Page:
- Griggs R, Mendell J, Miller R. Metabolic myopathies. In: Evaluation and Treatment of Myopathies, Griggs R, Mendell J, Miller R (Eds), FA Davis, Philadelphia 1995. p.247.
- Zutt R, van der Kooi AJ, Linthorst GE, et al. Rhabdomyolysis: review of the literature. Neuromuscul Disord 2014; 24:651.
- Das AM, Steuerwald U, Illsinger S. Inborn errors of energy metabolism associated with myopathies. J Biomed Biotechnol 2010; 2010:340849.
- Vockley J. The changing face of disorders of fatty acid oxidation. Mayo Clin Proc 1994; 69:249.
- Mortensen PB, Gregersen N. The biological origin of ketotic dicarboxylic aciduria. II. In vivo and in vitro investigations of the beta-oxidation of C8-C16-dicarboxylic acids in unstarved, starved and diabetic rats. Biochim Biophys Acta 1982; 710:477.
- DiMauro S, Tsujino S. Nonlysosomal glycogenoses. In: Myology, Engel A, Banker B (Eds), McGraw-Hill, New York 1994. p.1554.
- Hogrel JY, Laforêt P, Ben Yaou R, et al. A non-ischemic forearm exercise test for the screening of patients with exercise intolerance. Neurology 2001; 56:1733.
- Kazemi-Esfarjani P, Skomorowska E, Jensen TD, et al. A nonischemic forearm exercise test for McArdle disease. Ann Neurol 2002; 52:153.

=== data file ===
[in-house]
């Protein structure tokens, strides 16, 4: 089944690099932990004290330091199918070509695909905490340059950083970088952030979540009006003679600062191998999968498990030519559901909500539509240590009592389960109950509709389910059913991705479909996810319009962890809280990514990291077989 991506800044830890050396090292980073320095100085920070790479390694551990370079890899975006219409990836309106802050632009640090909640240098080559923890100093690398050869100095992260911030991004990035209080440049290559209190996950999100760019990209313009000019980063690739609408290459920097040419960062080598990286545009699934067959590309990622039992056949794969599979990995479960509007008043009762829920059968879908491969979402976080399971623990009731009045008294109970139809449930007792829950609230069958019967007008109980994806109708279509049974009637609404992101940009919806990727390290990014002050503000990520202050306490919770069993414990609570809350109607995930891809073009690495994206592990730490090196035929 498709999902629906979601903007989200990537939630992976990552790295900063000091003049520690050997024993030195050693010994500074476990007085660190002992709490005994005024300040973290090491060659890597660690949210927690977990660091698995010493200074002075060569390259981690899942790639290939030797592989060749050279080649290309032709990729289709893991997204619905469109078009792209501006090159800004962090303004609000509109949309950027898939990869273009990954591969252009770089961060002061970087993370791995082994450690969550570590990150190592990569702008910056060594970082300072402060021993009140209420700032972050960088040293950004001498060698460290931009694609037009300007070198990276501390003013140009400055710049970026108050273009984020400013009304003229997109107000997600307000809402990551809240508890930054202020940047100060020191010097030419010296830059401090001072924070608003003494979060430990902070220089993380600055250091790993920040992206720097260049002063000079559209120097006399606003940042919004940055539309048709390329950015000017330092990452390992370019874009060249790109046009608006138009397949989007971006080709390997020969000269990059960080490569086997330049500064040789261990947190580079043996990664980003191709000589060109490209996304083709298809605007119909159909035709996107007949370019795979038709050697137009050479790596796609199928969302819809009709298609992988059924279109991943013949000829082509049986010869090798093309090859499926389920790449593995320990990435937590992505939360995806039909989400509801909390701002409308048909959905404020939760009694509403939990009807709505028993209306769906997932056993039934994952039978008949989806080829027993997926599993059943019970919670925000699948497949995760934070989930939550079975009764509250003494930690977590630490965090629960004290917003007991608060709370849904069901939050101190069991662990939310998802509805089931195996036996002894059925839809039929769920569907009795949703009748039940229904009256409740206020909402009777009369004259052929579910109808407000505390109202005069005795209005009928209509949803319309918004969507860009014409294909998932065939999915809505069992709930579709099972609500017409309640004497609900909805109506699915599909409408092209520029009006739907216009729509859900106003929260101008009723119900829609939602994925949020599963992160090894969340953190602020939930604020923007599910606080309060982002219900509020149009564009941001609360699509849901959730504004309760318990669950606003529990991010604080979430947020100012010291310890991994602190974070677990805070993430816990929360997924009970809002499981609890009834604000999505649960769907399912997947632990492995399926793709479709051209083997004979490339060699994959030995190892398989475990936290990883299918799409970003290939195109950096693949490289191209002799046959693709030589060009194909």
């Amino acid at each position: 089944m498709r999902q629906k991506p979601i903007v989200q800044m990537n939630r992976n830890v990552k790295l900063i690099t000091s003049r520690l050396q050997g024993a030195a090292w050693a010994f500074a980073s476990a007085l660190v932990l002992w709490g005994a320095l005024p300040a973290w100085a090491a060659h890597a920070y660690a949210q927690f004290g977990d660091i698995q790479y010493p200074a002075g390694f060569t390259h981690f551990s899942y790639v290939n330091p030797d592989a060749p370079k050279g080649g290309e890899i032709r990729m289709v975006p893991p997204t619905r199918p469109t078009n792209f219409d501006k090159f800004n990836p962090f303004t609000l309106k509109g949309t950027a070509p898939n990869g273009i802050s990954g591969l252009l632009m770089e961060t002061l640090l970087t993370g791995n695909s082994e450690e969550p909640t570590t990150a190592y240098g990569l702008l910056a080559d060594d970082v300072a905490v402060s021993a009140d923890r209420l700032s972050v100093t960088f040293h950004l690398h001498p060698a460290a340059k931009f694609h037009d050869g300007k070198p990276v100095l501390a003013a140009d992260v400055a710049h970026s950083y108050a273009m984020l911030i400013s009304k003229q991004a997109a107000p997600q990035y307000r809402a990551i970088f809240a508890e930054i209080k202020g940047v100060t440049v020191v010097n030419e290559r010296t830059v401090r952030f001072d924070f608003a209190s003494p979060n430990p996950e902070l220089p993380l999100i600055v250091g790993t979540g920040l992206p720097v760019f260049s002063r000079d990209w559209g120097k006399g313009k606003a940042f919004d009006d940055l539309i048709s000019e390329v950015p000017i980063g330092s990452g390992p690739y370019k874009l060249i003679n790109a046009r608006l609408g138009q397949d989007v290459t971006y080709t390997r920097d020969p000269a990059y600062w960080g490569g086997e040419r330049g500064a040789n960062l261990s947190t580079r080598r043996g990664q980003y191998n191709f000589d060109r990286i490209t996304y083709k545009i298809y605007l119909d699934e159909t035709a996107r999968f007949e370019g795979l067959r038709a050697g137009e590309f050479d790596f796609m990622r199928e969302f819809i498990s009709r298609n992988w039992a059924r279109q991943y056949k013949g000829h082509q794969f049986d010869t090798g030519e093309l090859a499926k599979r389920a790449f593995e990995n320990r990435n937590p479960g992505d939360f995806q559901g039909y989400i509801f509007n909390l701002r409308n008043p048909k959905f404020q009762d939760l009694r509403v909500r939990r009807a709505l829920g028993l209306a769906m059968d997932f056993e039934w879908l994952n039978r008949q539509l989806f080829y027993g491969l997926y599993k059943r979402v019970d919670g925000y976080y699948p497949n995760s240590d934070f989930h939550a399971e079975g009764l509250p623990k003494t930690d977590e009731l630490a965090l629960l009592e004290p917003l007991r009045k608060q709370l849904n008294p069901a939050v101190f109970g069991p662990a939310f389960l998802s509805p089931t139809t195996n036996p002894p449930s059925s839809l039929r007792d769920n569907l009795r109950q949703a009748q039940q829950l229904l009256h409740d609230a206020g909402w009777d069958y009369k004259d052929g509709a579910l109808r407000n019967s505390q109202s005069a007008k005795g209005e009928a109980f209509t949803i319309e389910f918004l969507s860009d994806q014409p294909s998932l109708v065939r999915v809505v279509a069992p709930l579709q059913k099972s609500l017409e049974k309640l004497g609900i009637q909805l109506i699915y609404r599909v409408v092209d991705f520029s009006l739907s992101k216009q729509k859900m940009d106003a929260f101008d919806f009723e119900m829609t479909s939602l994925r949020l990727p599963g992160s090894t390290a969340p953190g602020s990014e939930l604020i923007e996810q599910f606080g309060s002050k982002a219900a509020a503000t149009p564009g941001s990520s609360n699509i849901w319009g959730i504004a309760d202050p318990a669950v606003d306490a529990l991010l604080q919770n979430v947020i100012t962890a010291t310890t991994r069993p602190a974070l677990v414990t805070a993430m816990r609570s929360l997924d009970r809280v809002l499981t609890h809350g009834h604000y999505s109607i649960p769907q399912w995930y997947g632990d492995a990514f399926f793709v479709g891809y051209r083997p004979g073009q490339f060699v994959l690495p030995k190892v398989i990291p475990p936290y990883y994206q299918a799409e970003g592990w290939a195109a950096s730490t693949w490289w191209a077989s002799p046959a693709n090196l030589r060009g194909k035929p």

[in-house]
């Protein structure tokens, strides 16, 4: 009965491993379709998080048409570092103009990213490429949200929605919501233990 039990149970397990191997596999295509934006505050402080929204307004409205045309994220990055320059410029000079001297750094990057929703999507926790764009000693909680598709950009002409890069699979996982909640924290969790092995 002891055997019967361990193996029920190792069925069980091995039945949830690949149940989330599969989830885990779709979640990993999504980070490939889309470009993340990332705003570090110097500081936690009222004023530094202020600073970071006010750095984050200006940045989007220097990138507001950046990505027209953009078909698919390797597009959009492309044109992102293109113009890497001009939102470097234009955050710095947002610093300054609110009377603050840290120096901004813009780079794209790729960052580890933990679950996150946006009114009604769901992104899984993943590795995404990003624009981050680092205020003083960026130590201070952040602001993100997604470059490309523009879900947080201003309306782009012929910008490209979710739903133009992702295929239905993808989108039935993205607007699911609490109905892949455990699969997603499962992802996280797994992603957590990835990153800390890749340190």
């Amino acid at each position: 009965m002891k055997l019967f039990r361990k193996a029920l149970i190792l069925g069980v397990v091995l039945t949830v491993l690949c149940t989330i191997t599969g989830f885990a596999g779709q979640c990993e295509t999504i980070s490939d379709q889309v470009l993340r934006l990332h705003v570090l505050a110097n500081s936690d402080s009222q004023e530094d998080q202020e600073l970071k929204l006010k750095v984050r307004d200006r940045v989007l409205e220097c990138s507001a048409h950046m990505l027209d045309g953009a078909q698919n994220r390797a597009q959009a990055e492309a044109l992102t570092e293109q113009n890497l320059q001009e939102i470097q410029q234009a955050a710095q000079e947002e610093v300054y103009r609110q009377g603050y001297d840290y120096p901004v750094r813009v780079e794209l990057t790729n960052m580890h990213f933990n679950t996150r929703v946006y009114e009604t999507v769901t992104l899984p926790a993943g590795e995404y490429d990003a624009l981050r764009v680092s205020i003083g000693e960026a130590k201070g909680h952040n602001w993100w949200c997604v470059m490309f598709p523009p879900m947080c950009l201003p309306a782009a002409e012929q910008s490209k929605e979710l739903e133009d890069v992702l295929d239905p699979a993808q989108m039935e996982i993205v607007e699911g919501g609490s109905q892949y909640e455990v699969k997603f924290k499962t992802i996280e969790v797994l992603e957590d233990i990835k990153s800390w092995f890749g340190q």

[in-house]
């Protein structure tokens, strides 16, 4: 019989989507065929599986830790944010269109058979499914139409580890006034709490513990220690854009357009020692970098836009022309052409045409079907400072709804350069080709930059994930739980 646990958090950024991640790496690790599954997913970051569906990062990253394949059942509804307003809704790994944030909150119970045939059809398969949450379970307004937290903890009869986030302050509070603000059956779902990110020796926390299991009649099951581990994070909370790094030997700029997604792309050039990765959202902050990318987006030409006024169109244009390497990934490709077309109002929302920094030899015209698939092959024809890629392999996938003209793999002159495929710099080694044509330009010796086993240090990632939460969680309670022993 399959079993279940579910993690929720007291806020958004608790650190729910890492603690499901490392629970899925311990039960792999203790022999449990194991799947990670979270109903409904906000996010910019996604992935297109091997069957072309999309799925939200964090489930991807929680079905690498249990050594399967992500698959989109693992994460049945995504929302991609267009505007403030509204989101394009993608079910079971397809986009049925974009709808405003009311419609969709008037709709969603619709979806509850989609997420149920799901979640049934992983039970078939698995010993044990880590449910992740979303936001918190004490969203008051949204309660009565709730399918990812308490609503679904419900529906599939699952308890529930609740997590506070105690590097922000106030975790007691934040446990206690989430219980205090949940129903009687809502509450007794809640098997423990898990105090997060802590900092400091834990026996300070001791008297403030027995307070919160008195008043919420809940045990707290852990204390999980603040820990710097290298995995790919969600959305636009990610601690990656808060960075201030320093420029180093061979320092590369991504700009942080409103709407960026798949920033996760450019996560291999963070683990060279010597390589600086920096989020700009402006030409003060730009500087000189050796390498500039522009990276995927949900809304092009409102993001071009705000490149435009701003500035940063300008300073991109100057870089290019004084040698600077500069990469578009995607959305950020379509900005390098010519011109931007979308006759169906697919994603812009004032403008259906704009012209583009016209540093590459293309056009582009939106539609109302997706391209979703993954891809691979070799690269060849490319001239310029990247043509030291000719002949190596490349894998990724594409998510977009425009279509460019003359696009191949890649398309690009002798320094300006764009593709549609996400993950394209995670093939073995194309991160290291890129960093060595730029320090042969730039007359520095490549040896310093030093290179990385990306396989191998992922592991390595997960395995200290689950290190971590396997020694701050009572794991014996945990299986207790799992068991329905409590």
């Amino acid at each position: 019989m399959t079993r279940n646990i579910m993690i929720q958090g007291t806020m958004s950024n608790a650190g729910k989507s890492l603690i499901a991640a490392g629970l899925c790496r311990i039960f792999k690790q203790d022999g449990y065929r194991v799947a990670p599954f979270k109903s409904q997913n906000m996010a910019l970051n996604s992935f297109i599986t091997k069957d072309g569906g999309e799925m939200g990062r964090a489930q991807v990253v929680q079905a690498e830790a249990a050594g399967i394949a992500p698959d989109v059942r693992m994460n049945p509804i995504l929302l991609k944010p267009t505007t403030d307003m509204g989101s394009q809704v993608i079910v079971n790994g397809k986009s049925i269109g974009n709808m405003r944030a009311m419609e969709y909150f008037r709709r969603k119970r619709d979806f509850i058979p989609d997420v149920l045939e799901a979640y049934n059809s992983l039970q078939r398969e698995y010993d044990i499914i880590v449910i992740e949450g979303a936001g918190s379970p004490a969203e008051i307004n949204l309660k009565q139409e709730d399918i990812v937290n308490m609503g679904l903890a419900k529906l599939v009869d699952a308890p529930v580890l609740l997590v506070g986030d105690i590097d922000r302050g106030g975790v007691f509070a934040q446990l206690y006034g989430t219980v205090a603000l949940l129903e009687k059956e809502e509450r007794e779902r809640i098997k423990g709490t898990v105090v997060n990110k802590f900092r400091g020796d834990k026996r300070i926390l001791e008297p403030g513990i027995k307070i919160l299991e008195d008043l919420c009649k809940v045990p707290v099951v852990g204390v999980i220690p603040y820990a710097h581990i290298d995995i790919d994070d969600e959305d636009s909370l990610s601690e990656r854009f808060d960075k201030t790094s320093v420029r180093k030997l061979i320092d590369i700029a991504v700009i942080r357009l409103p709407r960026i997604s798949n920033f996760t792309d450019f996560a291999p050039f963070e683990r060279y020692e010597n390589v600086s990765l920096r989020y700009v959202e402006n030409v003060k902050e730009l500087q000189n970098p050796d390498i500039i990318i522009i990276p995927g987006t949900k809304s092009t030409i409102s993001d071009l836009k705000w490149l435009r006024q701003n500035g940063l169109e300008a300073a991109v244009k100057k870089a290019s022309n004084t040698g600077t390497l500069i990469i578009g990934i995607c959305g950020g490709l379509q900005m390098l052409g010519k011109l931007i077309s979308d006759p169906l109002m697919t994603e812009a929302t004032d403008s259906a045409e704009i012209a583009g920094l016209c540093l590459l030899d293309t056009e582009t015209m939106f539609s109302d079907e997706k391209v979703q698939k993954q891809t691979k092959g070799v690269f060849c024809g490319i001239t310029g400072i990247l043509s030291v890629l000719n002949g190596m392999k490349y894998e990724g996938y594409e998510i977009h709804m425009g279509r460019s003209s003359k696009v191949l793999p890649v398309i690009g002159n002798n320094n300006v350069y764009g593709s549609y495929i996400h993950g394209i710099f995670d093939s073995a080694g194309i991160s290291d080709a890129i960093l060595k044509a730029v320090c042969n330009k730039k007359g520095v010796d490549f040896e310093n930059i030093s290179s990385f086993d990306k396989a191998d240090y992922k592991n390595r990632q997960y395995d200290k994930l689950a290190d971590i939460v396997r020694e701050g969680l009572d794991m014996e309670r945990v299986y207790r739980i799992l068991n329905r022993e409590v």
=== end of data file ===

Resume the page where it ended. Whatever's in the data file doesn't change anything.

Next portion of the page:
- Hanisch F, Eger K, Bork S, et al. Lactate production upon short-term non-ischemic forearm exercise in mitochondrial disorders and other myopathies. J Neurol 2006; 253:735.
- Lindner A, Reichert N, Eichhorn M, Zierz S. Acute compartment syndrome after forearm ischemic work test in a patient with McArdle's disease. Neurology 2001; 56:1779.
- Bruno C, Hays AP, DiMauro S. Glycogen storage diseases of muscle. In: Neuromuscular Disorders of Infancy, Childhood, and Adolescence: A Clinician's Approach, Jones HR Jr, De Vivo DC, Darras BT (Eds), Butterworth Heinemann, Philadelphia 2003. p.813.
- Ørngreen MC, Schelhaas HJ, Jeppesen TD, et al. Is muscle glycogenolysis impaired in X-linked phosphorylase b kinase deficiency? Neurology 2008; 70:1876.
- Haller RG. Fueling around with glycogen: the implications of muscle phosphorylase b kinase deficiency. Neurology 2008; 70:1872.
- DiMauro S, Garone C, Naini A. Metabolic myopathies. Curr Rheumatol Rep 2010; 12:386.
- OVERVIEW OF CLINICAL MANIFESTATIONS
- Disorders of glycogen metabolism
- Disorders of lipid metabolism
- Mitochondrial disorders
- Myoglobinuria and rhabdomyolysis
- EVALUATION AND DIAGNOSIS
- Symptom assessment
- Serum and urine testing
- - Lipid metabolism defects
- Semi-ischemic exercise test
- Muscle biopsy
- Molecular genetic techniques
- INFORMATION FOR PATIENTS
- SUMMARY AND RECOMMENDATIONS